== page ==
A council has warned staff who send "ageist" birthday cards to colleagues that they could be breaking the law and face prosecution.
Wisecracks about being "over the hill" and "past it" are no laughing matter for workers at South Gloucestershire council, who have been told age-related jokes could constitute discrimination or even harassment.
In a memo sent to the council's 10,000 staff, personnel chief Paul Scrivener warned: "Even sending a colleague a birthday card that says they are 'over the hill and past it' could be taken as ageist behaviour.
"This is not just a phase the council are going through, it's the law which means you will be liable for any comments or action you make or do that someone may find ageist and discriminatory."
But the final line appears to undo the council's own politically correct directive by quipping: "From Hip Hop to hip op, South Gloucestershire is an age diverse organisation."
The council insisted yesterday there was no ban on sending birthday cards and it was simply reminding employees of new legislation, which came into effect last month.
Under the Employment Equality (Age) Regulations Act, workers can sue their employers if they feel they have been harassed or victimised because of their age.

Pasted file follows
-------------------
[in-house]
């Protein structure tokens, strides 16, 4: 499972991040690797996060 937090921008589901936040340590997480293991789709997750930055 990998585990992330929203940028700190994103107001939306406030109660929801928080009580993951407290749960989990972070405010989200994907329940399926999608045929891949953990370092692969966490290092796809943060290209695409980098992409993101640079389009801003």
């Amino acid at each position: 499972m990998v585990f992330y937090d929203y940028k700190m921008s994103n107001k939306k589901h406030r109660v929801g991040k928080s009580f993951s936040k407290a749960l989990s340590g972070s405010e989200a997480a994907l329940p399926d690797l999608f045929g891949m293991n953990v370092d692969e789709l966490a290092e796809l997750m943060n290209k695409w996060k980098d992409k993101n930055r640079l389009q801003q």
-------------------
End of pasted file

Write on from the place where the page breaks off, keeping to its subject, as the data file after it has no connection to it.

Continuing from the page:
But the Liberal Democrat-run council was accused of losing its sense of humour by Conservative councillor Keith Craney, who insisted they had bigger things to worry about than birthday cards.
"Are we going down the road where cards will just say Birthday on the front of them?
"Will Happy Birthday be the next thing you can't say? Whoever dreamed up this one needs to think about what the elderly people of this country really are worried about.
"The politically correct brigade are going a little over the top on this one."
John Warren, spokesman for South Gloucestershire Council, said the authority was giving its employees a set of scenarios which could fall foul of the new law.
"This included a theoretical example of sending an agerelated birthday card and possible implications under the new legislation. However, this in no way constitutes a ban.
"The reference made to 'hip hop to hip op' in pay slips was one of several possible straplines identified by the Employers Forum on Age for use to raise awareness of the new legislation.
"South Gloucestershire Council has comprehensive policies and robust procedures in place to deal with any form of discrimination, whether on grounds of ethnicity, gender, religion, disability, sexuality or age. We also operate a fully comprehensive equalities policy.
"Any complaint about discrimination on grounds of age would be treated in accordance with these procedures."